Sunday, 3 August 2014

Interview with Arlyn dela Cruz

Arlyn dela Cruz is Filipino journalist, screenwriter, director, producer, author, and TV and radio host. She has been keynote speaker in several forums and symposiums, one of which was at the International Public Forum on Asia Pacific Security, was once held hostage for 98-days in the jungles of Sulu by an armed renegade group with links to the Moro National Liberation Front, and is a mother of two. Arlyn recently started her own production company called Blank Pages Productions, has just finished her directorial debut and is now in post-production, while gearing to start another film project about a very important person in Philippine contemporary history.
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Where were you born, and where did you grow up?
Olongapo City

I was born in San Roque, Cavite City, that is part of Southern Luzon here in the Philippines, but I grew up in Olongapo City where the former Subic Naval Facility was once based.

What kind of a family did you grow up with?

To describe a family is to put a label on it, a tag, which I do not want to do. Let us just say that I grew up in a family where, early on, I learned to be independent, embracing the value and worth of hard work, and in believing in your dreams.

When did you first take an interest in writing?

I kept a diary growing up and I started early. At age 7, the writing became consistent, like a companion when I wake up and before I go to sleep. It’s not the first thing that I do to start the day or the last thing that I do to end my day, but there’s not a day that passes by where I have not written a word, a sentence, a paragraph, an entire page on a notebook.
    As far as I can recall, I write anything and everything that comes in my head fuelled by my emotions on every piece of paper that I can write on and then I keep and compile them. As the years progressed, I got to save money to buy an actual diary where I could write words. I grew up bonding wonderfully and magically with words.


Where did you go to school?

I went to Nellie E. Brown Elementary School in Olongapo City. Named after an American teacher, the institution is a public school and one of the oldest in the city and in the province of Zambales. I was Editor-in-Chief of the school newsletter, NEBES Newsetter, for two years, Grade V and Grade VI.
    I finished High School at the Olongapo City National High School, originally named Jackson High School (also named after an American). I finished among the top 10 of my class and got several awards from freshmen to senior year, but I am proud that I clinched what I wanted the most: 'Journalist of the Year' Award. I became a writer for the school paper since my freshman year, joined and won several contests in editorial, news and feature writing in school, division, district, regional and national competition. You could say that I rose from the ranks in the editorial board, from writer-contributor to eventually becoming the Editor-In-Chief for Ang Buklod, the school’s official newspaper.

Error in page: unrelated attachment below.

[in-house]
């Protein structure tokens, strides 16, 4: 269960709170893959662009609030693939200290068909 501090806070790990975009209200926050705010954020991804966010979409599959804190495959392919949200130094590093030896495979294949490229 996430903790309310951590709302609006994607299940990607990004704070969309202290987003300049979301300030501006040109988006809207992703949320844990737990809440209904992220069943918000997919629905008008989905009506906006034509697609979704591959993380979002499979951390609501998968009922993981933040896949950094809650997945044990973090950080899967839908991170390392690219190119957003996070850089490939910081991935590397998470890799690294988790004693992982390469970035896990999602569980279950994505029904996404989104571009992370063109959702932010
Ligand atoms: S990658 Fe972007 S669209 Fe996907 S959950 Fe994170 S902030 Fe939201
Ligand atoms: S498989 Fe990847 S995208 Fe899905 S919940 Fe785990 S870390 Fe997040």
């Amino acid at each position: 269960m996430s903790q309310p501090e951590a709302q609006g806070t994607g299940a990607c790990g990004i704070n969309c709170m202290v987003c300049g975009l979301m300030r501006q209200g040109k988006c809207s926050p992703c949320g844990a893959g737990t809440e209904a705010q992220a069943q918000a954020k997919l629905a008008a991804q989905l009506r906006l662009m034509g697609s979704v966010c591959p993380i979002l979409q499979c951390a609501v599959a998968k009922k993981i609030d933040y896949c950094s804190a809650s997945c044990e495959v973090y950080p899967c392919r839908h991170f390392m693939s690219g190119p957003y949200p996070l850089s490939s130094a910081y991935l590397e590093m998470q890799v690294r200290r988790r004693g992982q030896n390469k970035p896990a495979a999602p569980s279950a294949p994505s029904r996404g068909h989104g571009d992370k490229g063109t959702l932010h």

In College, I took up Political Science at the Virgen Delos Remedios College in Olongapo City. The school operated for nearly 30 years until the recent acquisition of another college in Olongapo City, a merger with St. Joseph’s School, which now offers College courses. I was also VRC’s Editor-In-Chief for the official paper called The Vision Quest.
 
Polytechnic University of the Philippines
   Supporting myself as a working student, I was also Managing Editor of a magazine published by a Non-Governmental Organization that caters to the needs and welfare of the street children of Olongapo City, especially during the time of the US Naval Base in the area. The magazine is called Street Lights.
    In Manila, I took up a second course, Mass Communications (Non-Traditional) at the Polytechnic University of the Philippines (PUP). I was already a media practitioner, a writer/field reporter for radio station DZBB of GMA-7 when I took this course.


Who was the teacher who had the biggest influence on you?

There is no single name that comes to mind. I remember all of my teachers with fondness in varying degrees, grateful for everything that I learned from them.
    I remember the teacher who did not believe in me. I owe her the strong-will to prove her wrong. I remember the teacher who encouraged me to go on and chase my dreams. To that kind of teacher, the wings of courage I owe.


You were a successful journalist pretty much from the beginning, at the age of 20. Was there some childhood event which fired your ambition?

I have never related any single event or series of events that fired my ambition to be a journalist. All I knew is that I always wanted to be one. I knew that I would write, I knew I would report, and I knew I would be a radio and TV broadcaster one day. It was as if my own visions got tired of me seeing each image in my head that fate and faith, made that into a reality.
    But now that the question was asked, the first time I was asked that particular connection, I paused and reflected. There must be one. There must be something. And there was. Even if they were my own dreams and visions growing up, one can never disassociate his/herself from the environment and the community in which he/she belongs. Olongapo City is a place of many social realities. Exposed and shielded, it is the kind of reality that is based on perspectives.